(→The touchscreen: typo)
m (multitouch on resistive touchscreen)
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* The output is the center of the bounding box of the touched area
* The touch point skips instantly on double touch
* Pressure has no effect on a single touch, on a double touchrelative pressures will a skewing effect towards the harder touch
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* no pressure
* no pressure
does one see when sliding two fingers in parallel up(L,R)->down(L,R)?
does one see when narrowing two fingers in slide (=zoom effect on iphone)
====Graphics and computational capabilities====
====Graphics and computational capabilities====
Revision as of 14:21, 2 April 2007
Obviously the tools are in the wild to build interfaces that could rival (or better IMO) anything Apple comes up with. We just need to organize this stuff. This would need hardware that can support dynamic interfaces. I can help here, too. firstname.lastname@example.org
Finding inspiration ...
Ergonomy - Human/Machine papers
What exactly does the touchscreen see when you touch the screen with 2 fingers at the same time, when you move them, when you move only one of the 2, etc. I'm also interested in knowing how precise the touchscreen is (ex: refresh rate, possible pressure indication, ...)?
- The output is the center of the bounding box of the touched area
- The touch point skips instantly on double touch
- Pressure has almost no effect on a single touch, but not so on a double touch. The relative pressures will cause a significant skewing effect towards the harder touch. You can easily move the pointer along the line between your two fingers by changing the relative pressure.
- we can detect double touch as jumps, and that's all
- no pressure
What does one see when sliding two fingers in parallel up(L,R)->down(L,R)?
- In theory you see a slide along the center line between your two fingers. In practice, you can't keep the pressure equal, so you will see some kind of zig-zag line somewhere between the two pressure points in the direction of your slide.
What does one see when narrowing two fingers in slide (=zoom effect on iphone)?
- In theory you see the pointer stay at the center of the zoom movement. In practice, you can't keep the pressure equal for both fingers, so the pointer will move towards one of the two pressure points.
Graphics and computational capabilities
It would be good to report what performance the current hardware allows.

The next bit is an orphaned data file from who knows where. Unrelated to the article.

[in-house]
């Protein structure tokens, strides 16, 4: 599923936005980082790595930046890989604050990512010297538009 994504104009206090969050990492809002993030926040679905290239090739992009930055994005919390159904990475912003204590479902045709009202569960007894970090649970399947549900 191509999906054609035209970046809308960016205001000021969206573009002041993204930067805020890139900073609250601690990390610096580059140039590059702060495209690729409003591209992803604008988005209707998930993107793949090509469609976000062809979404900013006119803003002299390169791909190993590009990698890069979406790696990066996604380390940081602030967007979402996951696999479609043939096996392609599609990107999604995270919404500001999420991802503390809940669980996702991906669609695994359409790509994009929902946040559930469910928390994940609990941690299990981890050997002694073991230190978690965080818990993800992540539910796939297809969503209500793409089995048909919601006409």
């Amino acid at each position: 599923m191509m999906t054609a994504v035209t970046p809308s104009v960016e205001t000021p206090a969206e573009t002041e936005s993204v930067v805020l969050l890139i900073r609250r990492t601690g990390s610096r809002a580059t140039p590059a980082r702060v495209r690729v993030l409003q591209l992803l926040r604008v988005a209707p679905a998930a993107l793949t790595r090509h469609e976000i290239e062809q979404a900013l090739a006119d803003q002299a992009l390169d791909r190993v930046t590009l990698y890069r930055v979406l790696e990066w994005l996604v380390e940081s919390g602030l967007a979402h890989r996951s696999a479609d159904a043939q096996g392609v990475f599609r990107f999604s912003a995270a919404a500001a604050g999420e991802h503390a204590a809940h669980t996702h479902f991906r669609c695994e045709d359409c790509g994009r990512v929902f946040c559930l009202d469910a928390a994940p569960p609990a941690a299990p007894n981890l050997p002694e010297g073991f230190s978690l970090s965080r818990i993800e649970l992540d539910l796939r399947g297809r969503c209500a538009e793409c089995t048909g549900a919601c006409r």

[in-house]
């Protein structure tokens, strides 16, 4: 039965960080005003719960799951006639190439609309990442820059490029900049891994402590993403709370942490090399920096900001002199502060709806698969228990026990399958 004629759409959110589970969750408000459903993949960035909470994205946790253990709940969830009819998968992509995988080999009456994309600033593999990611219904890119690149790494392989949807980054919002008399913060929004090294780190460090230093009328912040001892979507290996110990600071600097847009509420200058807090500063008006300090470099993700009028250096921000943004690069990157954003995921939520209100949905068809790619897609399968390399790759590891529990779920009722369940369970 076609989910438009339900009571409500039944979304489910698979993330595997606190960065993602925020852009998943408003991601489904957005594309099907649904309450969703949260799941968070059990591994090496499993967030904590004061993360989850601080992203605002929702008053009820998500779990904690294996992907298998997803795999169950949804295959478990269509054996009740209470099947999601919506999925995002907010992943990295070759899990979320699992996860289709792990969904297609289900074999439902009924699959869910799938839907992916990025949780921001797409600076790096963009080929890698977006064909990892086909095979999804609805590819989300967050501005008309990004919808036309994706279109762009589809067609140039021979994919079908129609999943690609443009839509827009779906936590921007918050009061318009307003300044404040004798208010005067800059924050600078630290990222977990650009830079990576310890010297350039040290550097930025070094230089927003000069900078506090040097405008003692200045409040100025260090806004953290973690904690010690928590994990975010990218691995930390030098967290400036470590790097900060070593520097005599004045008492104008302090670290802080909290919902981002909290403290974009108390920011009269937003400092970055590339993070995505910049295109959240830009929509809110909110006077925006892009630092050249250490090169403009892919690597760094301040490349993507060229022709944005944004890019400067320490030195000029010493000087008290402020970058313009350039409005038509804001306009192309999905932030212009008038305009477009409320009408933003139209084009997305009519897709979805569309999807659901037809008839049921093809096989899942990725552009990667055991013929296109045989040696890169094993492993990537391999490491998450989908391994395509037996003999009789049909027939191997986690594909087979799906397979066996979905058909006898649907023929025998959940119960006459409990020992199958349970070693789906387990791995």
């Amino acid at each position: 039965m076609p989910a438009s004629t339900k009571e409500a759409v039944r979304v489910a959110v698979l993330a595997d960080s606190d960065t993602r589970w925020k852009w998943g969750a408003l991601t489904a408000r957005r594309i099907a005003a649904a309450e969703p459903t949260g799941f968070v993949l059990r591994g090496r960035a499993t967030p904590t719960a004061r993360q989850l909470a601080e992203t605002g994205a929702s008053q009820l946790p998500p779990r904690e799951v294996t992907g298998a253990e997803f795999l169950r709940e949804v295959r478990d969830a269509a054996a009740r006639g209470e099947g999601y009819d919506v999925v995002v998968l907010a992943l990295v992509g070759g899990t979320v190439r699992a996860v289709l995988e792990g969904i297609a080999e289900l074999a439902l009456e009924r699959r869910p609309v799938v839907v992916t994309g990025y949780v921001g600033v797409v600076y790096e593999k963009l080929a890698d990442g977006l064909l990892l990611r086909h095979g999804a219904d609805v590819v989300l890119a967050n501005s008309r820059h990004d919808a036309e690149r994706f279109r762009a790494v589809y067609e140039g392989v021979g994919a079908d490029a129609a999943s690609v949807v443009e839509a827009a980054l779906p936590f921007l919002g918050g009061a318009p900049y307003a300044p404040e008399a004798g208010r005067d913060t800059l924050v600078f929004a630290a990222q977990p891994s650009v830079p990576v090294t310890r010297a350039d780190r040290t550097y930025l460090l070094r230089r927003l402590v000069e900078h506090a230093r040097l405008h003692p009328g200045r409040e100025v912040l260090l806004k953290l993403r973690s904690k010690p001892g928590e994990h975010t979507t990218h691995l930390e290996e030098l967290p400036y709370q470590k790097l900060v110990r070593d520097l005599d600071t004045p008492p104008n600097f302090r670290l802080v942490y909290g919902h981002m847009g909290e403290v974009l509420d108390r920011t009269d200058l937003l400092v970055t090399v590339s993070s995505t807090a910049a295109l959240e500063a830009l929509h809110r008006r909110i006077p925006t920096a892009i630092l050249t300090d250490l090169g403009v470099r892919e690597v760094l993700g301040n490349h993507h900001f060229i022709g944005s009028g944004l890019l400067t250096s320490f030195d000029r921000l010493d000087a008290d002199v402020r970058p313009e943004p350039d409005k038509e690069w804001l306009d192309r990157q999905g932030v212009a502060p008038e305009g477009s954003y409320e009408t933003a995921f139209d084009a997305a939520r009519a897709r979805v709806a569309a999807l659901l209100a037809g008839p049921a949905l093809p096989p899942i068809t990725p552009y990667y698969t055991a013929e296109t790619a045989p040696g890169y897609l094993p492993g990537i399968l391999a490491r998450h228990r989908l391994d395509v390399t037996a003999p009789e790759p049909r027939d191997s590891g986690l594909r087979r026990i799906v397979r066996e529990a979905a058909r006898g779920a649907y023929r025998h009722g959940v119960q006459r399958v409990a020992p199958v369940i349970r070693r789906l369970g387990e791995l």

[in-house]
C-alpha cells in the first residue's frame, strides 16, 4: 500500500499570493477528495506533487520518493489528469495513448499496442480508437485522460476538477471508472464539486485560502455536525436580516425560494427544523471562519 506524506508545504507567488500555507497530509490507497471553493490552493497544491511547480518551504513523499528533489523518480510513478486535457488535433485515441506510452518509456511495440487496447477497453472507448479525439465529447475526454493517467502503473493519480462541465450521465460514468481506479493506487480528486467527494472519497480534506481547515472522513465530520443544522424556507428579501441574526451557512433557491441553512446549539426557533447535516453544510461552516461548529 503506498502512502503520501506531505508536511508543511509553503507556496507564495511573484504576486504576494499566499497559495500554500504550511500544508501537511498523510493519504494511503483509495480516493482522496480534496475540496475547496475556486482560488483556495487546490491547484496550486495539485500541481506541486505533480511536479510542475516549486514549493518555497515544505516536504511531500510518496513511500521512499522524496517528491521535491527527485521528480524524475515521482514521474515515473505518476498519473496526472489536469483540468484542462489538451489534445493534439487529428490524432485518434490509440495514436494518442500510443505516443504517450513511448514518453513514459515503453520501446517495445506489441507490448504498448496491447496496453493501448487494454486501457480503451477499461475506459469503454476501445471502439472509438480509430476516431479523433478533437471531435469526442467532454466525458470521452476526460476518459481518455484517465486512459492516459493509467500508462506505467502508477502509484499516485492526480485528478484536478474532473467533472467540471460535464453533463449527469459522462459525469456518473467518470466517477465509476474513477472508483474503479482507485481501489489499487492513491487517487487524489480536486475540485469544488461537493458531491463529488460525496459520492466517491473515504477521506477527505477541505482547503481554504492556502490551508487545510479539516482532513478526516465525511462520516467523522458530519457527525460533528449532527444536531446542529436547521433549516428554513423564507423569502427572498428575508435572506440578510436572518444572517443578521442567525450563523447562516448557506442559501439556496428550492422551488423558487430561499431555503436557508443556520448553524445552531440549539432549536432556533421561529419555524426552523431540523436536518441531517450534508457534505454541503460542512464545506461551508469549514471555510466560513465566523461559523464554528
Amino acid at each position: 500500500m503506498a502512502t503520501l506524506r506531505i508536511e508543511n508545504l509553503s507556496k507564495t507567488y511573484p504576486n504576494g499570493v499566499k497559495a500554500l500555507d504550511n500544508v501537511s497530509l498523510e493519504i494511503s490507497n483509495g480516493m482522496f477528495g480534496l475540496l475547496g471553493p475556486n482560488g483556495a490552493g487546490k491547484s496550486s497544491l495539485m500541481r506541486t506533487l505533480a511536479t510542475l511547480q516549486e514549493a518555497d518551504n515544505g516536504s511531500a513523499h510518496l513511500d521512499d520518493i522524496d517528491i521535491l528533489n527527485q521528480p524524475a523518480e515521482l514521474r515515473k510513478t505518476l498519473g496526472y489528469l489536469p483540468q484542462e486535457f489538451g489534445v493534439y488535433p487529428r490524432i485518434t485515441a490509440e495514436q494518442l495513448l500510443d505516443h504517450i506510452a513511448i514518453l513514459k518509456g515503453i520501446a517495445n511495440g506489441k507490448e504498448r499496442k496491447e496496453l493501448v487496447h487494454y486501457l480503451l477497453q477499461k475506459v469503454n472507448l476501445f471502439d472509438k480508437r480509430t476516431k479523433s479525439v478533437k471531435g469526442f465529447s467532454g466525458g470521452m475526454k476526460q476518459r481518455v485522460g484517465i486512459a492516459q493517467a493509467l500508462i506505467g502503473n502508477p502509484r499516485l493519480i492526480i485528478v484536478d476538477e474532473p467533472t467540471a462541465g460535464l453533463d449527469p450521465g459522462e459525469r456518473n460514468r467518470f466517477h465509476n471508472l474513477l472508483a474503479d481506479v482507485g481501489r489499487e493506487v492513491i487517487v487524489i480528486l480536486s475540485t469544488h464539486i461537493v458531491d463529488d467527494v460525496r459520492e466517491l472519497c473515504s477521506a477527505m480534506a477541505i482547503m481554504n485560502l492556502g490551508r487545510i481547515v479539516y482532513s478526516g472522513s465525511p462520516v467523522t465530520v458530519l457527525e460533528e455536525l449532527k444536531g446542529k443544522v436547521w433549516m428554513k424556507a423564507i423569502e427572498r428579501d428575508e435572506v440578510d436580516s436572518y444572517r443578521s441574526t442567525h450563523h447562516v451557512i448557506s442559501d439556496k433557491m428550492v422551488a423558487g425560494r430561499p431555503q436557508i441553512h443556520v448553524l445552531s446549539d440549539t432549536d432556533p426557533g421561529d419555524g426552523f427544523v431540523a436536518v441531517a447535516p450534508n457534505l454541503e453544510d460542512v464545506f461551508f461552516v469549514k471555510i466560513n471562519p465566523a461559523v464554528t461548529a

Areas of improvement
- OpenGL for fuild zooming interfaces (2D: the infinite sphere model, 1D: the infinite wheel of fortune/ribbon model, exposé)
- Physics-model based improvements: inertia and friction
- multi touch screen for natural handgestures
If we want to add eye candy & useability to the UI (such as smooth realistic list scrolling, as seen in apple's iphone demo on contacts lists), we'll need a physics engine, so that moves & animations aren't all linear.
The most used technique for calculating trajectories and systems of related geometrical objects seems to be verlet integration implementation; it is an alternative to Euler's integration method, using fast approximation.
We may have no need for such a mathematical method at first, but perhaps there are other use cases. For instance, it may be useful to gesture recognition (i'm not aware if existing gesture recognition engines measure speed, acceleration...).
If you want to take a quick look at the code: svn co http://svn.kiba-dock.org/akamaru/ akamaru
The only (AFAIK) application using this library is kiba-dock, a *fun* app launcher, but we may find another use to it in the future.
As suggested on the mailing list, it is mostly overkill for the uses we intend to have, but this library may be optimized already, the API can spare some time for too. Furthermore, Qui peut le plus, peut le moins.
Verlet integration implementation from e17
There's an undergoing verlet integration implementation into the e17 project (by rephorm) see http://rephorm.com/news/tag/physics , so we may see some UI physics integration into e17 someday.
Compositing seems to give zooming interfaces reality (at last!).
Well, considering recent changes in destkop applications, opengl has a definite future. For instance, the expose (be it apple's or beryl's) is a very interesting and usable feature. Using compositing allows the physics metaphore: the human brain doesn't like "gaps"/jumps (for instance while scrolling a text), it needs continuity. When you look at apple's iphone prototype, it's not just eye candy, it's maybe the most natural/human way of navigating, because it's sufficiently realistic for the brain to forget the non-physical nature of what's inside.
So, opengl hardware will be needed in a more or less distant hardware, for 100% fluid operation.